If the current government present a full budget on February 1, it cannot be taken to court on grounds that it has broken the law?
No, there is one observation in the second judges’ case, which said that constitutional conventions are as important as constitutional provisions. So, there is an observation to that effect but if you ask my opinion, technically speaking, nothing prevents the government from presenting a full-fledged budget but if they want to follow convention, they should perhaps present an interim budget.
If they present a budget and they make some major policy changes and hypothetically if a new government comes, it can completely reverse the whole thing in the same year, which will lead to deep consequences. So that is why conventionally they say, just make a budget for the election, and don’t make major changes and when the government comes – whether the same government or a new government – then they get time to present the proper budget.
But that is convention, hypothetically this government can pass a large farm support programme by March 29 and come April 1, it can say raise farm bonds or get access to Reserve Bank of India’s (RBI) capital and transfer some of that money to marginal farmers, that legally is possible?
If you see the constitution, there is no such concept as an interim budget. Article 112 simply says annual financial statement. These are just conventions, which are being followed from time to time where you can present two budgets in a year where one is called the interim budget and one is called the proper budget.
So to answer your question, if they can pass a proper budget, they can do everything in pursuance of the budget. Technically, yes, constitutionally yes.
Let me pull in another legal angle, the code of conduct usually kicks in one month before the election starts, for instance in 2014, the code of conduct came in to force on March 5. If that happens, can the government pass the budget and further even spend part of the money for what is obviously a pro-poll programme?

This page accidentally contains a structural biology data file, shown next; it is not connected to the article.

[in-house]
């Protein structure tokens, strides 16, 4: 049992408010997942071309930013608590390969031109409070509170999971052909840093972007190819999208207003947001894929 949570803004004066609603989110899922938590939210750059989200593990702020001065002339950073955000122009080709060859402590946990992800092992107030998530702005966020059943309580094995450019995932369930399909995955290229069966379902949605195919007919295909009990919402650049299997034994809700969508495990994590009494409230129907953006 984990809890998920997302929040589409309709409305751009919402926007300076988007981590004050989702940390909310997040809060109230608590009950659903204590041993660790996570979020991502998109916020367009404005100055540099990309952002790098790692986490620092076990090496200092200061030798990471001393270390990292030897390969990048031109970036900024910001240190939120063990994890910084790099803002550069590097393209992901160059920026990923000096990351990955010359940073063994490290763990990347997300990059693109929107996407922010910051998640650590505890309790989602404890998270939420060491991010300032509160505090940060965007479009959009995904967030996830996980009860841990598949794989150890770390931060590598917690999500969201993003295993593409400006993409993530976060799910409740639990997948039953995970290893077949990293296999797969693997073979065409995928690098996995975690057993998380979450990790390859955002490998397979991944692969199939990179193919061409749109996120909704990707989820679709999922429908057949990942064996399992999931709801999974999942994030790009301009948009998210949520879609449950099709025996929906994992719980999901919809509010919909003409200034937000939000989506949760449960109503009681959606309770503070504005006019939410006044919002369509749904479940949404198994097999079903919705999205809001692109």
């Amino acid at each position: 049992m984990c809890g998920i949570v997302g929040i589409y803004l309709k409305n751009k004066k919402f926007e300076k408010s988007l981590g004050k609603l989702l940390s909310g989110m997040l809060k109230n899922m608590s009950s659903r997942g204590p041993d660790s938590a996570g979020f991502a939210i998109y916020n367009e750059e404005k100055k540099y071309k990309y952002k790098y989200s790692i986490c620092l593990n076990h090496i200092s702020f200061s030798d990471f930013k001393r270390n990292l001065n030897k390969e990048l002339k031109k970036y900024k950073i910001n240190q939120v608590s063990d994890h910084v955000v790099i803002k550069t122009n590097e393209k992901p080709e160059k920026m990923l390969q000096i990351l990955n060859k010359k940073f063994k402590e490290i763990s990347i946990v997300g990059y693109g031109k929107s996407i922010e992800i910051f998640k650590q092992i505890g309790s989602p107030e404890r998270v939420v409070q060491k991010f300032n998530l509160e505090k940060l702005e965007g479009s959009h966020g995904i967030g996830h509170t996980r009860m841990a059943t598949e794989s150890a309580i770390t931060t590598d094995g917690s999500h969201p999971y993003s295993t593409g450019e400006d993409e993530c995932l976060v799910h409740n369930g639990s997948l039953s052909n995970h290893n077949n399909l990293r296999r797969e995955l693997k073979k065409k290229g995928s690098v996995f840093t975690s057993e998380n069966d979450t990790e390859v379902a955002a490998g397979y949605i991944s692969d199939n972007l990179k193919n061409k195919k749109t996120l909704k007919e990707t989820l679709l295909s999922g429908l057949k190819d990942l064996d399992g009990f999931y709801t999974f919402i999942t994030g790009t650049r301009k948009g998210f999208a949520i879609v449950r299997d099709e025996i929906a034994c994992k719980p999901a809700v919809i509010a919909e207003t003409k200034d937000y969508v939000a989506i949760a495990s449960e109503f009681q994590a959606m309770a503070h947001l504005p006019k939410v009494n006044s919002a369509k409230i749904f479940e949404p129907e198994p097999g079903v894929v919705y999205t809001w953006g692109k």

That could be a possibility because on February 1, it is only a bill going to be presented. Suppose, there is a code of conduct is kicked in between the bill and the act then it is going to be a very interesting question as to whether parliament can still pass that law in violation of the code of conduct. That could be a possible problem.
What is your gut telling you, what may the government do on February 1?
I think if they follow convention, they will present an interim budget and if they give some farm-loan sops then I don’t think any party is going to oppose it. That is also a problem. My best guess is, if it has happened for 12 times, perhaps the 13th time the government should pass an interim budget and wait for the election and then pass a proper budget with all changes in the finance act and so on and so forth.
How sacred is the code of conduct and how sacred is the vote-on-account convention? Will a farm budget be passed? Is there legal space for that?
One of the things in the code of conduct is what is announced before it is normally not affected. So people start announcing various sops before the code of conduct. One more thing, these loan waivers will come as part of budget announcements and they would have come before the code of conduct. So they could also argue that it has been announced before the code of conduct. It has not taken place after the code of conduct and therefore it is perfectly valid, that also could be a possible argument.